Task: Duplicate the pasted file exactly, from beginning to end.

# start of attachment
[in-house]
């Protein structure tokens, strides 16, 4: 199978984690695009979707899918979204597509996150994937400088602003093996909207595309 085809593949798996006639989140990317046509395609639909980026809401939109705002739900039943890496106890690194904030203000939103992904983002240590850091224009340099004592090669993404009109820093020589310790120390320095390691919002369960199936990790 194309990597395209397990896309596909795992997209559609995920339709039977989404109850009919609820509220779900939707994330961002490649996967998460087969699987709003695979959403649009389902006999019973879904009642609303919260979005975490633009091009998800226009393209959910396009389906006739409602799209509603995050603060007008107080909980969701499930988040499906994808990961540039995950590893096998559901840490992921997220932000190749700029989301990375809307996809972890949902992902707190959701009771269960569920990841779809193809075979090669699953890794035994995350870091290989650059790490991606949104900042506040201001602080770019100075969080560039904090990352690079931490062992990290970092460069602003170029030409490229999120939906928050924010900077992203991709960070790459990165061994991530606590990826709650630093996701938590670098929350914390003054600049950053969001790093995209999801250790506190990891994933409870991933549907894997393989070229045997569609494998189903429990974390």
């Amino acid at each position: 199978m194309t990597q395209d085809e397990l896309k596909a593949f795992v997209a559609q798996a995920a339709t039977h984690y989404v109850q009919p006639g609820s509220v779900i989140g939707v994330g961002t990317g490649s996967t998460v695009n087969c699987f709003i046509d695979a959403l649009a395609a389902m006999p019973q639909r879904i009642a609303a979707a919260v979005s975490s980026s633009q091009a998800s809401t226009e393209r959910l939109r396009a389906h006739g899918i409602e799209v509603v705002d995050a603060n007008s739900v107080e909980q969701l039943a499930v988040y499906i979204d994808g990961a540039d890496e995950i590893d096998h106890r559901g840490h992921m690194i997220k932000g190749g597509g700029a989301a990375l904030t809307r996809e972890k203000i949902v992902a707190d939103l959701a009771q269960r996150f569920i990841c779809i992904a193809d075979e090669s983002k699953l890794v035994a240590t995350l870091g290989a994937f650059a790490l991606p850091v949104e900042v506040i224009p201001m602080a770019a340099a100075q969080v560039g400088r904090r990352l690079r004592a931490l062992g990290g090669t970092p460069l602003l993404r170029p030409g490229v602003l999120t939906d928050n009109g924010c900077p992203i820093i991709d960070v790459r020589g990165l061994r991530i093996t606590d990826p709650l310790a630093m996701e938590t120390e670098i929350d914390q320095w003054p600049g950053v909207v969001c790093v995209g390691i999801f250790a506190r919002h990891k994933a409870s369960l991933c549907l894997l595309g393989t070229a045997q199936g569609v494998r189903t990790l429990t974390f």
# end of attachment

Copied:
[in-house]
């Protein structure tokens, strides 16, 4: 199978984690695009979707899918979204597509996150994937400088602003093996909207595309 085809593949798996006639989140990317046509395609639909980026809401939109705002739900039943890496106890690194904030203000939103992904983002240590850091224009340099004592090669993404009109820093020589310790120390320095390691919002369960199936990790 194309990597395209397990896309596909795992997209559609995920339709039977989404109850009919609820509220779900939707994330961002490649996967998460087969699987709003695979959403649009389902006999019973879904009642609303919260979005975490633009091009998800226009393209959910396009389906006739409602799209509603995050603060007008107080909980969701499930988040499906994808990961540039995950590893096998559901840490992921997220932000190749700029989301990375809307996809972890949902992902707190959701009771269960569920990841779809193809075979090669699953890794035994995350870091290989650059790490991606949104900042506040201001602080770019100075969080560039904090990352690079931490062992990290970092460069602003170029030409490229999120939906928050924010900077992203991709960070790459990165061994991530606590990826709650630093996701938590670098929350914390003054600049950053969001790093995209999801250790506190990891994933409870991933549907894997393989070229045997569609494998189903429990974390």
């Amino acid at each position: 199978m194309t990597q395209d085809e397990l896309k596909a593949f795992v997209a559609q798996a995920a339709t039977h984690y989404v109850q009919p006639g609820s509220v779900i989140g939707v994330g961002t990317g490649s996967t998460v695009n087969c699987f709003i046509d695979a959403l649009a395609a389902m006999p019973q639909r879904i009642a609303a979707a919260v979005s975490s980026s633009q091009a998800s809401t226009e393209r959910l939109r396009a389906h006739g899918i409602e799209v509603v705002d995050a603060n007008s739900v107080e909980q969701l039943a499930v988040y499906i979204d994808g990961a540039d890496e995950i590893d096998h106890r559901g840490h992921m690194i997220k932000g190749g597509g700029a989301a990375l904030t809307r996809e972890k203000i949902v992902a707190d939103l959701a009771q269960r996150f569920i990841c779809i992904a193809d075979e090669s983002k699953l890794v035994a240590t995350l870091g290989a994937f650059a790490l991606p850091v949104e900042v506040i224009p201001m602080a770019a340099a100075q969080v560039g400088r904090r990352l690079r004592a931490l062992g990290g090669t970092p460069l602003l993404r170029p030409g490229v602003l999120t939906d928050n009109g924010c900077p992203i820093i991709d960070v790459r020589g990165l061994r991530i093996t606590d990826p709650l310790a630093m996701e938590t120390e670098i929350d914390q320095w003054p600049g950053v909207v969001c790093v995209g390691i999801f250790a506190r919002h990891k994933a409870s369960l991933c549907l894997l595309g393989t070229a045997q199936g569609v494998r189903t990790l429990t974390f």